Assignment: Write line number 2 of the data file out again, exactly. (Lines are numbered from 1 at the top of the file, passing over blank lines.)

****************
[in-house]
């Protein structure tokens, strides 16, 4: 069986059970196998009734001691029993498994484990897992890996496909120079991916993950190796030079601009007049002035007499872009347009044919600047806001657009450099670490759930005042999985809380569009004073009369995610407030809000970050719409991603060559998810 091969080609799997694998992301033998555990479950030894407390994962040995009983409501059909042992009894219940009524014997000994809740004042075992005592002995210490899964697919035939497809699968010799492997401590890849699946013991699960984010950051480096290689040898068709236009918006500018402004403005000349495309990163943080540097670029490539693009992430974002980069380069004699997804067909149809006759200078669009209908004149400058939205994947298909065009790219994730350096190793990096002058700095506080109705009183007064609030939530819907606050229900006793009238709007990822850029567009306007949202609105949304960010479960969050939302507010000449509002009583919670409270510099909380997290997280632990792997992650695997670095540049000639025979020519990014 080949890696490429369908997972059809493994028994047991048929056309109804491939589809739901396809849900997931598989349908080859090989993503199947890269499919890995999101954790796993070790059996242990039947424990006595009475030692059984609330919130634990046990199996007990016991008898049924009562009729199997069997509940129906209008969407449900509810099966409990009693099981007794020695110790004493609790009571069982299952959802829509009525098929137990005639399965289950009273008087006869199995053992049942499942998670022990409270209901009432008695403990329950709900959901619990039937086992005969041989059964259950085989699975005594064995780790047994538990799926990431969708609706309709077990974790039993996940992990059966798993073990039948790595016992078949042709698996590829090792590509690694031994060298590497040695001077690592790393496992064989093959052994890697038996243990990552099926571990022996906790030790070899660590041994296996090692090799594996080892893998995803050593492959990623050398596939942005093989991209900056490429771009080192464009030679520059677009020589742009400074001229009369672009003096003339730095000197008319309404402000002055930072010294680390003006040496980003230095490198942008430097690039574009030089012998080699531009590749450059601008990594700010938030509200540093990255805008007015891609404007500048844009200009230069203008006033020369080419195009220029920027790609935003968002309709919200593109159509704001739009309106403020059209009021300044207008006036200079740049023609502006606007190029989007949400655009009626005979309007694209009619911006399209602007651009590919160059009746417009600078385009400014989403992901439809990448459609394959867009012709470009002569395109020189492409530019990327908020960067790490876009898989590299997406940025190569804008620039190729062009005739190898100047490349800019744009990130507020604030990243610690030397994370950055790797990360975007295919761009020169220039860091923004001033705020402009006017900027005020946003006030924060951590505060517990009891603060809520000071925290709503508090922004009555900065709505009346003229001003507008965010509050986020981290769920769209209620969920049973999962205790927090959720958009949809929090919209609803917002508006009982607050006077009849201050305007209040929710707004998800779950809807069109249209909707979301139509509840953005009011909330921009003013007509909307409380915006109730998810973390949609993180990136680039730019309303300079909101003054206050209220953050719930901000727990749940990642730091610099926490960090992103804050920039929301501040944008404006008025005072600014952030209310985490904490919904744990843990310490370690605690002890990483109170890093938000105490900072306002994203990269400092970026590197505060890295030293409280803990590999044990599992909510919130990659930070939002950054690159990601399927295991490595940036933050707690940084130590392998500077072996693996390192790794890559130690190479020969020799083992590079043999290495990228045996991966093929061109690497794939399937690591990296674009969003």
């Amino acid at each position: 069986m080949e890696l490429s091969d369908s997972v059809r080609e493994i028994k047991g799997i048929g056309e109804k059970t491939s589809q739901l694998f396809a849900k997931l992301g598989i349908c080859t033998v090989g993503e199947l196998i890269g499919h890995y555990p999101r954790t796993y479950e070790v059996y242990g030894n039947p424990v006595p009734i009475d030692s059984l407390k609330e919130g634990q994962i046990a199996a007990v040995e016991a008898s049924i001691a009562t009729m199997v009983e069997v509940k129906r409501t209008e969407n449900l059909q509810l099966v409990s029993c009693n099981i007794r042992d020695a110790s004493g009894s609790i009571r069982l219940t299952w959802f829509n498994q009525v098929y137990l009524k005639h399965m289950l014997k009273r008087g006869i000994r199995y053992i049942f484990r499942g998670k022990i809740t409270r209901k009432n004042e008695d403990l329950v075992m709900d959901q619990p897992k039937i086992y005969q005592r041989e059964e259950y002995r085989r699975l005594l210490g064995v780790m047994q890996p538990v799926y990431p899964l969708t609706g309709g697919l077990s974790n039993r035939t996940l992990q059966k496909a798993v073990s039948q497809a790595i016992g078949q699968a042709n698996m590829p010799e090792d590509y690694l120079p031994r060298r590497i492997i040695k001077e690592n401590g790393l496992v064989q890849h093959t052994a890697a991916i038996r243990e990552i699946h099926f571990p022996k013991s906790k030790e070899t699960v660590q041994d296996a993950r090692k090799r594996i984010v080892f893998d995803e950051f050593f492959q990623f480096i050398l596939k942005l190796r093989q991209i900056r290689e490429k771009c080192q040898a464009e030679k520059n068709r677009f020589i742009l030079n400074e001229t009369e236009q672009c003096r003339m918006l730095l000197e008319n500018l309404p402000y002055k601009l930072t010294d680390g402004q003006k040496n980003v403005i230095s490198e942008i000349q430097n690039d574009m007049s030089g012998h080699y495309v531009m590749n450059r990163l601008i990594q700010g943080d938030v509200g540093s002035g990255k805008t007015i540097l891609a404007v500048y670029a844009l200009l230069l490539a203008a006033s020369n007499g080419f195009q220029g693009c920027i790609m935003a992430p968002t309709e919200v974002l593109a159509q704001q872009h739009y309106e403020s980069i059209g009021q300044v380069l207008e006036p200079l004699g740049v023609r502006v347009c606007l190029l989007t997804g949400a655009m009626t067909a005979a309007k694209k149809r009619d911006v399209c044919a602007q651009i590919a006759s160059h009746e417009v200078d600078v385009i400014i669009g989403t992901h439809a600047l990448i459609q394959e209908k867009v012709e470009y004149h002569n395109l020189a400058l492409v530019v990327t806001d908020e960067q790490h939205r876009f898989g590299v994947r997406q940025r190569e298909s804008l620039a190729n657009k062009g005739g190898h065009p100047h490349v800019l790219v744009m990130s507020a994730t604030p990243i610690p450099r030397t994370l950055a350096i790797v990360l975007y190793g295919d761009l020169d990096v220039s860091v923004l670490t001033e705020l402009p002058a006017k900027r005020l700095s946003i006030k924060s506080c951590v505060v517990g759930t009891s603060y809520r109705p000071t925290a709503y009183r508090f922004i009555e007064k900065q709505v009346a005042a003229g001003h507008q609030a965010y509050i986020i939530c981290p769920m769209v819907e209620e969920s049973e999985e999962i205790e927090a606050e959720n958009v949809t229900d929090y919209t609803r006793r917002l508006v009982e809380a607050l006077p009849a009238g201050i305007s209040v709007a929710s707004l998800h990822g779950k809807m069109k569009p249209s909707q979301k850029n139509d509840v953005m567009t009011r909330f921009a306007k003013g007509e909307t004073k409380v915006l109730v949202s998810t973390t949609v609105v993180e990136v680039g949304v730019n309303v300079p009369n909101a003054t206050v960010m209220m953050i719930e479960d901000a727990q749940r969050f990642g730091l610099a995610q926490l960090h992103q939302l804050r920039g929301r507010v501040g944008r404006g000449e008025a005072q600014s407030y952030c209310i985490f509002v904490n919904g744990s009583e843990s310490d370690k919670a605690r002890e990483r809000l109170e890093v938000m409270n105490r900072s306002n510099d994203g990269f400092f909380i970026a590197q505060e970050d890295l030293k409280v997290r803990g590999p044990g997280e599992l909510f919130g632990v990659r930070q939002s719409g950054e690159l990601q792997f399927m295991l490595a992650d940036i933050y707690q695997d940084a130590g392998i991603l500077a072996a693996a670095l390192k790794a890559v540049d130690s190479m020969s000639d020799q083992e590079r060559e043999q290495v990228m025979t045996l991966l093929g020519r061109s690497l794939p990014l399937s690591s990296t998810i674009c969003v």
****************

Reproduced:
């Protein structure tokens, strides 16, 4: 069986059970196998009734001691029993498994484990897992890996496909120079991916993950190796030079601009007049002035007499872009347009044919600047806001657009450099670490759930005042999985809380569009004073009369995610407030809000970050719409991603060559998810 091969080609799997694998992301033998555990479950030894407390994962040995009983409501059909042992009894219940009524014997000994809740004042075992005592002995210490899964697919035939497809699968010799492997401590890849699946013991699960984010950051480096290689040898068709236009918006500018402004403005000349495309990163943080540097670029490539693009992430974002980069380069004699997804067909149809006759200078669009209908004149400058939205994947298909065009790219994730350096190793990096002058700095506080109705009183007064609030939530819907606050229900006793009238709007990822850029567009306007949202609105949304960010479960969050939302507010000449509002009583919670409270510099909380997290997280632990792997992650695997670095540049000639025979020519990014 080949890696490429369908997972059809493994028994047991048929056309109804491939589809739901396809849900997931598989349908080859090989993503199947890269499919890995999101954790796993070790059996242990039947424990006595009475030692059984609330919130634990046990199996007990016991008898049924009562009729199997069997509940129906209008969407449900509810099966409990009693099981007794020695110790004493609790009571069982299952959802829509009525098929137990005639399965289950009273008087006869199995053992049942499942998670022990409270209901009432008695403990329950709900959901619990039937086992005969041989059964259950085989699975005594064995780790047994538990799926990431969708609706309709077990974790039993996940992990059966798993073990039948790595016992078949042709698996590829090792590509690694031994060298590497040695001077690592790393496992064989093959052994890697038996243990990552099926571990022996906790030790070899660590041994296996090692090799594996080892893998995803050593492959990623050398596939942005093989991209900056490429771009080192464009030679520059677009020589742009400074001229009369672009003096003339730095000197008319309404402000002055930072010294680390003006040496980003230095490198942008430097690039574009030089012998080699531009590749450059601008990594700010938030509200540093990255805008007015891609404007500048844009200009230069203008006033020369080419195009220029920027790609935003968002309709919200593109159509704001739009309106403020059209009021300044207008006036200079740049023609502006606007190029989007949400655009009626005979309007694209009619911006399209602007651009590919160059009746417009600078385009400014989403992901439809990448459609394959867009012709470009002569395109020189492409530019990327908020960067790490876009898989590299997406940025190569804008620039190729062009005739190898100047490349800019744009990130507020604030990243610690030397994370950055790797990360975007295919761009020169220039860091923004001033705020402009006017900027005020946003006030924060951590505060517990009891603060809520000071925290709503508090922004009555900065709505009346003229001003507008965010509050986020981290769920769209209620969920049973999962205790927090959720958009949809929090919209609803917002508006009982607050006077009849201050305007209040929710707004998800779950809807069109249209909707979301139509509840953005009011909330921009003013007509909307409380915006109730998810973390949609993180990136680039730019309303300079909101003054206050209220953050719930901000727990749940990642730091610099926490960090992103804050920039929301501040944008404006008025005072600014952030209310985490904490919904744990843990310490370690605690002890990483109170890093938000105490900072306002994203990269400092970026590197505060890295030293409280803990590999044990599992909510919130990659930070939002950054690159990601399927295991490595940036933050707690940084130590392998500077072996693996390192790794890559130690190479020969020799083992590079043999290495990228045996991966093929061109690497794939399937690591990296674009969003």